When reading the Taoism: Leadership Insights from Nature I thought of several metaphors from nature that are a useful insight into leadership. For example, trees have hundreds of roots under the earth that hold the structure of the tree together. The largest tree in the forest must have the healthiest and strongest roots underneath the surface, supporting the branches and leaves of the tree. The community a leader has to support and guide them are like the roots underneath a tree to hold it up. if the roots of a tree die, the tree cannot survive, like if a leader loses their community, they will not become successful. This tree metaphor is great when thinking about leadership and how a leader must secure a good and healthy base of followers and a community. This also makes me think of interpersonal relationships, democratic leadership, and transformational leaders and how I believe that to be a great leader, one must be aware of others and be intentional with their relationship with followers.
Having divorced parents, I grew up with two different sides of religion. My dad raised me as a Christian, I was baptized, I went to church with him every other Sunday, and I had communion. My mother was not religious but believed in spirituality and a set of morals to live by, if my mother was to conform to one religion she always liked Buddhism and the loving nature of its practice. Not only were my parents giving me different perspectives of religion, but I found out when I was 10 years old that my outer family was Jewish, and that I technically am as well. My great grandmother on my mother’s side was born and raised with Judaism before she passed away when my grandmother was a baby. My grandmother’s father then remarried into a typical Italian Catholic family, moved his family to America, and converted all his children to Christianity. So, as one can see, religion has some history in my family, but I remain agnostic and not totally sure what I believe in.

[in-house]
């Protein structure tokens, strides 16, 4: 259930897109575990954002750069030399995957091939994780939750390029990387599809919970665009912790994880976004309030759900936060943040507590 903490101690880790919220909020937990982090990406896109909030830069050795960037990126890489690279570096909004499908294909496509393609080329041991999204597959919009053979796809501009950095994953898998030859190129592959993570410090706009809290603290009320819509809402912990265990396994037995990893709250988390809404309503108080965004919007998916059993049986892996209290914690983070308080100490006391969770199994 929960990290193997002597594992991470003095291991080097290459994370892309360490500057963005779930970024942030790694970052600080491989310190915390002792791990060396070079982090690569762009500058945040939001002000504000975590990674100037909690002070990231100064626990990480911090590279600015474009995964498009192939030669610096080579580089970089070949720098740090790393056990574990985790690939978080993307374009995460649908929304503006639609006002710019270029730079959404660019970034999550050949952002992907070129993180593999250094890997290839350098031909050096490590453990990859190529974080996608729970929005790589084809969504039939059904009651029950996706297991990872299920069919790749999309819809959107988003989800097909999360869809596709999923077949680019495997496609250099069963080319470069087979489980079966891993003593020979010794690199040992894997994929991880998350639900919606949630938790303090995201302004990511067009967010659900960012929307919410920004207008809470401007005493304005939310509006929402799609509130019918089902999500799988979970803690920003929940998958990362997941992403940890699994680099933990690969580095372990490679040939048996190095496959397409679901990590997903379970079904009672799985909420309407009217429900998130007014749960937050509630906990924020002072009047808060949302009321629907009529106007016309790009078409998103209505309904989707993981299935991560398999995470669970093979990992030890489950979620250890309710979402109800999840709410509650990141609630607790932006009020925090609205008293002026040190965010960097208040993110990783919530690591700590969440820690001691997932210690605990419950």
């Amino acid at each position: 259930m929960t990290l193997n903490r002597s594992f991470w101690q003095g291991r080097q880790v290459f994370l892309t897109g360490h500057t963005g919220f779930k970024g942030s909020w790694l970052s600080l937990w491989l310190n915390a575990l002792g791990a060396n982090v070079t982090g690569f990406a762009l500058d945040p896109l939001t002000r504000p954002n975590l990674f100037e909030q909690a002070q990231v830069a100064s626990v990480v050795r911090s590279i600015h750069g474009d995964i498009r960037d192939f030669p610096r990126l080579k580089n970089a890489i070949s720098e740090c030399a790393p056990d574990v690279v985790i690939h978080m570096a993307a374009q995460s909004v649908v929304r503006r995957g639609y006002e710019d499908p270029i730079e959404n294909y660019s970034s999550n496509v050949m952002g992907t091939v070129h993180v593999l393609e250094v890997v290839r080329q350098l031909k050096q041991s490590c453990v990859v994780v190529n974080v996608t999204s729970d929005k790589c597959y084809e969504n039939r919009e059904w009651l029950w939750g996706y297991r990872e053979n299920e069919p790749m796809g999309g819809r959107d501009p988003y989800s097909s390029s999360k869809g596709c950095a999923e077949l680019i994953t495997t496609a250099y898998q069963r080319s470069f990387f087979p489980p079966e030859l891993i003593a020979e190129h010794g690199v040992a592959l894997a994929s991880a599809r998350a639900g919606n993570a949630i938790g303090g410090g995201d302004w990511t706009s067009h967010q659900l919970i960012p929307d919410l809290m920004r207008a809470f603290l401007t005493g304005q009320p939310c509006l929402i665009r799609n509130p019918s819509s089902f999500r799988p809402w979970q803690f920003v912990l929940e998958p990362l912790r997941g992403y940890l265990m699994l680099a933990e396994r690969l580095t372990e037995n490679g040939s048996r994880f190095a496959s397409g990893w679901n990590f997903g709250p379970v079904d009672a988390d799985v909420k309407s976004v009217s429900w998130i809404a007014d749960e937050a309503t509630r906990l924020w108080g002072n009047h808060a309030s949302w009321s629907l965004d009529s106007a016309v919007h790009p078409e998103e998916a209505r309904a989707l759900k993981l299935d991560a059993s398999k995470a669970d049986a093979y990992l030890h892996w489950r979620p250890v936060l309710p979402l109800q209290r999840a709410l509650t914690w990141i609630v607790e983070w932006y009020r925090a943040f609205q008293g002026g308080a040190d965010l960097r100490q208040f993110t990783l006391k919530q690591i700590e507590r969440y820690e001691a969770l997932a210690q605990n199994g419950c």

Taoist leadership principles do pop up in the Christian religion that I am most familiar with, especially the idea that one should be humble and simple if they wish to come out on top. The phrase, “let the line shine in” comes to mind with this ideology, and the idea that you flow with what the world gives you and make peace with how life is. As a leader, this comes in handy when making decisions for a group and having back up plans to adjust oneself with how the world is playing out. At the same time though, a drastic difference I notice is the idea of wanting leaders to be weak in the Taoist belief, while in Christianity I think the norm is to be strong in your leadership to show others to the path of life. For example, I think the Christians would rather see life through the yang spectrum while the Taoist prefer the Yin.
The biggest parallel I see between the Taoist approach to leadership and other leadership theories is the importance of democracy, and patience and the idea that nature cannot be rushed. A democratic leader will take the time to listen to all members and determine the best course of action through their respectful listening and patience. In Taoism, the belief of nature cannot be rushed but takes its own course is much like democracy and the slowness of making the best decision.